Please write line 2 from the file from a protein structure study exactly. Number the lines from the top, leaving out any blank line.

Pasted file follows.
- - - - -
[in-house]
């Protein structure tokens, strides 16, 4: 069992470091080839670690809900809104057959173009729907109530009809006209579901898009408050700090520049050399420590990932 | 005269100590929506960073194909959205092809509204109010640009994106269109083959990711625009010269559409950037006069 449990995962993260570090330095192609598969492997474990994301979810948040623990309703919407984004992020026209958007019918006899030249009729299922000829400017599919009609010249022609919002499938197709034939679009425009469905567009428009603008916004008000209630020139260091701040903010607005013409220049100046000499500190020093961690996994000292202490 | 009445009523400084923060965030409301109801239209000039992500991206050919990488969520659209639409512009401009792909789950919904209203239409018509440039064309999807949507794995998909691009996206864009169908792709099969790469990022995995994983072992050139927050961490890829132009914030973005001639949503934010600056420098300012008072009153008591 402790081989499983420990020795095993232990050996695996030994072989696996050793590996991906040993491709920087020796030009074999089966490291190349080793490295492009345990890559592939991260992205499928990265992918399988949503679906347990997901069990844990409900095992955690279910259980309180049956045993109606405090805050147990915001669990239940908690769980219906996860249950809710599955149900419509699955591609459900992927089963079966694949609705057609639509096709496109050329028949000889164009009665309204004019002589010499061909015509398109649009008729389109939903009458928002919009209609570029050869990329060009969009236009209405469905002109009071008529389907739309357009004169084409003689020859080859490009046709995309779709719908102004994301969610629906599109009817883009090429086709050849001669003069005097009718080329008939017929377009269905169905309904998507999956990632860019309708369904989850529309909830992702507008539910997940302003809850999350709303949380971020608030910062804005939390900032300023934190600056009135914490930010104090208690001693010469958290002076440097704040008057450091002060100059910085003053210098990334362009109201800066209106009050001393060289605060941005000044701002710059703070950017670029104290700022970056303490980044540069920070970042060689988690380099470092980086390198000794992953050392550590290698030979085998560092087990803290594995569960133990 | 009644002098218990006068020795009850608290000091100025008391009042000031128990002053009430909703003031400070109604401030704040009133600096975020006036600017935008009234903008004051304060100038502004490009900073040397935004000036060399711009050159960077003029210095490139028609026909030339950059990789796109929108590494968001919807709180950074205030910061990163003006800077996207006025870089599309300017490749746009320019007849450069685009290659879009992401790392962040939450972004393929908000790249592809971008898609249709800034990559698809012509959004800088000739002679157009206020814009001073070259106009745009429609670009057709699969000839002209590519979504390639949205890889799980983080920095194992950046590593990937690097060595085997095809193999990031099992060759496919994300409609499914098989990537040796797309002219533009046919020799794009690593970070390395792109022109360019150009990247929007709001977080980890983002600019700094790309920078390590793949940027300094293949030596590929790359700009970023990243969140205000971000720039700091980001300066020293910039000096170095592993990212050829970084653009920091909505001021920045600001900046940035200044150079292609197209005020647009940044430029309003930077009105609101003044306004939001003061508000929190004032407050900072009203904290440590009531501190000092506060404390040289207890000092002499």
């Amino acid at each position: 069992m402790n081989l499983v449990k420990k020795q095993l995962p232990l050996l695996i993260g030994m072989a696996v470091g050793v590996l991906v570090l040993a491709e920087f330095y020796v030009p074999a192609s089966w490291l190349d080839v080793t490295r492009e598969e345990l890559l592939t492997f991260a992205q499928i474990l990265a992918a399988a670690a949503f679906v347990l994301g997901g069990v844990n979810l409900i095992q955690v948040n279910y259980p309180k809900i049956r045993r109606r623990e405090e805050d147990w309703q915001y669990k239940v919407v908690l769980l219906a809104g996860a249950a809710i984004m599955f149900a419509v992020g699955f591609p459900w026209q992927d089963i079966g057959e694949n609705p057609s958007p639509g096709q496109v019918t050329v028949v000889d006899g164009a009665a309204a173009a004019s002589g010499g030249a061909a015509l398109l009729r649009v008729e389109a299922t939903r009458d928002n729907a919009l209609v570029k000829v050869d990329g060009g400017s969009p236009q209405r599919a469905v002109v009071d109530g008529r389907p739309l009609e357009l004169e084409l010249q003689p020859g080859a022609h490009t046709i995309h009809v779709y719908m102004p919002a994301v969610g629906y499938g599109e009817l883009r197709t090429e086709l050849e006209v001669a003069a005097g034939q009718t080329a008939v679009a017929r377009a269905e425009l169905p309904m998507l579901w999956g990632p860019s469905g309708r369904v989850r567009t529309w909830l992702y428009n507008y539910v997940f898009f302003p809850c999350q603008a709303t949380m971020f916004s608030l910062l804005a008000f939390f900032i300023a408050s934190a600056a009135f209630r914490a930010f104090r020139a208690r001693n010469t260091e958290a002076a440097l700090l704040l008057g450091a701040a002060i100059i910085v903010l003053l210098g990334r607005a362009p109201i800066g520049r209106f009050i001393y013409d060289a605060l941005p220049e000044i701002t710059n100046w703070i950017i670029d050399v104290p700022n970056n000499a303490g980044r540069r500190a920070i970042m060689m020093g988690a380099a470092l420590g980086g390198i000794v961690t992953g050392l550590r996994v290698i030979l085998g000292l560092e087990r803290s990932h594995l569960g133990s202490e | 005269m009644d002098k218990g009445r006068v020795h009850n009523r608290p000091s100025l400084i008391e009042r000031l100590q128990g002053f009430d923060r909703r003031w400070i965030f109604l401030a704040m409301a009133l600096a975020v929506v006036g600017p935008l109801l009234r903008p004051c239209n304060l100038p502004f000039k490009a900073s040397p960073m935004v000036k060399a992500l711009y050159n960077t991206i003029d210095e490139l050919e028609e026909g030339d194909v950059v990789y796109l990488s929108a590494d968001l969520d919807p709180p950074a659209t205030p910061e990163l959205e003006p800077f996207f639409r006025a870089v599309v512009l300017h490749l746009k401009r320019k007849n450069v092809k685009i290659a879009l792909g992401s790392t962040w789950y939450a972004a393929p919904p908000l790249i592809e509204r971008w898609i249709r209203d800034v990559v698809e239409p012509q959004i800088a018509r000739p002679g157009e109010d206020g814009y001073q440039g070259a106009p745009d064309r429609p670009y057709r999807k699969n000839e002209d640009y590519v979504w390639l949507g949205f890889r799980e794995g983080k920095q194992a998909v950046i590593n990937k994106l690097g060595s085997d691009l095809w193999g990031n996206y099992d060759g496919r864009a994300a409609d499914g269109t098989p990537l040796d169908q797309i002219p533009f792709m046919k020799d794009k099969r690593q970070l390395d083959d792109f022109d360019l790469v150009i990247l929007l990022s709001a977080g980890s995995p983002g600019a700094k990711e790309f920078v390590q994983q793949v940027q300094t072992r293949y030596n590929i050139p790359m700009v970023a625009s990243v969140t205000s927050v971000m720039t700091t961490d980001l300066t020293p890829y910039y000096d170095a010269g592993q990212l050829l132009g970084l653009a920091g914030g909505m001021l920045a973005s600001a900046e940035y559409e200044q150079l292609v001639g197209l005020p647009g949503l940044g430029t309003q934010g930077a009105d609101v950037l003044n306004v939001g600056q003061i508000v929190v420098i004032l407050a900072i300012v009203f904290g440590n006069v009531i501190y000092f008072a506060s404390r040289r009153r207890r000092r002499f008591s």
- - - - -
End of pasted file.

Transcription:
């Protein structure tokens, strides 16, 4: 069992470091080839670690809900809104057959173009729907109530009809006209579901898009408050700090520049050399420590990932 | 005269100590929506960073194909959205092809509204109010640009994106269109083959990711625009010269559409950037006069 449990995962993260570090330095192609598969492997474990994301979810948040623990309703919407984004992020026209958007019918006899030249009729299922000829400017599919009609010249022609919002499938197709034939679009425009469905567009428009603008916004008000209630020139260091701040903010607005013409220049100046000499500190020093961690996994000292202490 | 009445009523400084923060965030409301109801239209000039992500991206050919990488969520659209639409512009401009792909789950919904209203239409018509440039064309999807949507794995998909691009996206864009169908792709099969790469990022995995994983072992050139927050961490890829132009914030973005001639949503934010600056420098300012008072009153008591 402790081989499983420990020795095993232990050996695996030994072989696996050793590996991906040993491709920087020796030009074999089966490291190349080793490295492009345990890559592939991260992205499928990265992918399988949503679906347990997901069990844990409900095992955690279910259980309180049956045993109606405090805050147990915001669990239940908690769980219906996860249950809710599955149900419509699955591609459900992927089963079966694949609705057609639509096709496109050329028949000889164009009665309204004019002589010499061909015509398109649009008729389109939903009458928002919009209609570029050869990329060009969009236009209405469905002109009071008529389907739309357009004169084409003689020859080859490009046709995309779709719908102004994301969610629906599109009817883009090429086709050849001669003069005097009718080329008939017929377009269905169905309904998507999956990632860019309708369904989850529309909830992702507008539910997940302003809850999350709303949380971020608030910062804005939390900032300023934190600056009135914490930010104090208690001693010469958290002076440097704040008057450091002060100059910085003053210098990334362009109201800066209106009050001393060289605060941005000044701002710059703070950017670029104290700022970056303490980044540069920070970042060689988690380099470092980086390198000794992953050392550590290698030979085998560092087990803290594995569960133990 | 009644002098218990006068020795009850608290000091100025008391009042000031128990002053009430909703003031400070109604401030704040009133600096975020006036600017935008009234903008004051304060100038502004490009900073040397935004000036060399711009050159960077003029210095490139028609026909030339950059990789796109929108590494968001919807709180950074205030910061990163003006800077996207006025870089599309300017490749746009320019007849450069685009290659879009992401790392962040939450972004393929908000790249592809971008898609249709800034990559698809012509959004800088000739002679157009206020814009001073070259106009745009429609670009057709699969000839002209590519979504390639949205890889799980983080920095194992950046590593990937690097060595085997095809193999990031099992060759496919994300409609499914098989990537040796797309002219533009046919020799794009690593970070390395792109022109360019150009990247929007709001977080980890983002600019700094790309920078390590793949940027300094293949030596590929790359700009970023990243969140205000971000720039700091980001300066020293910039000096170095592993990212050829970084653009920091909505001021920045600001900046940035200044150079292609197209005020647009940044430029309003930077009105609101003044306004939001003061508000929190004032407050900072009203904290440590009531501190000092506060404390040289207890000092002499």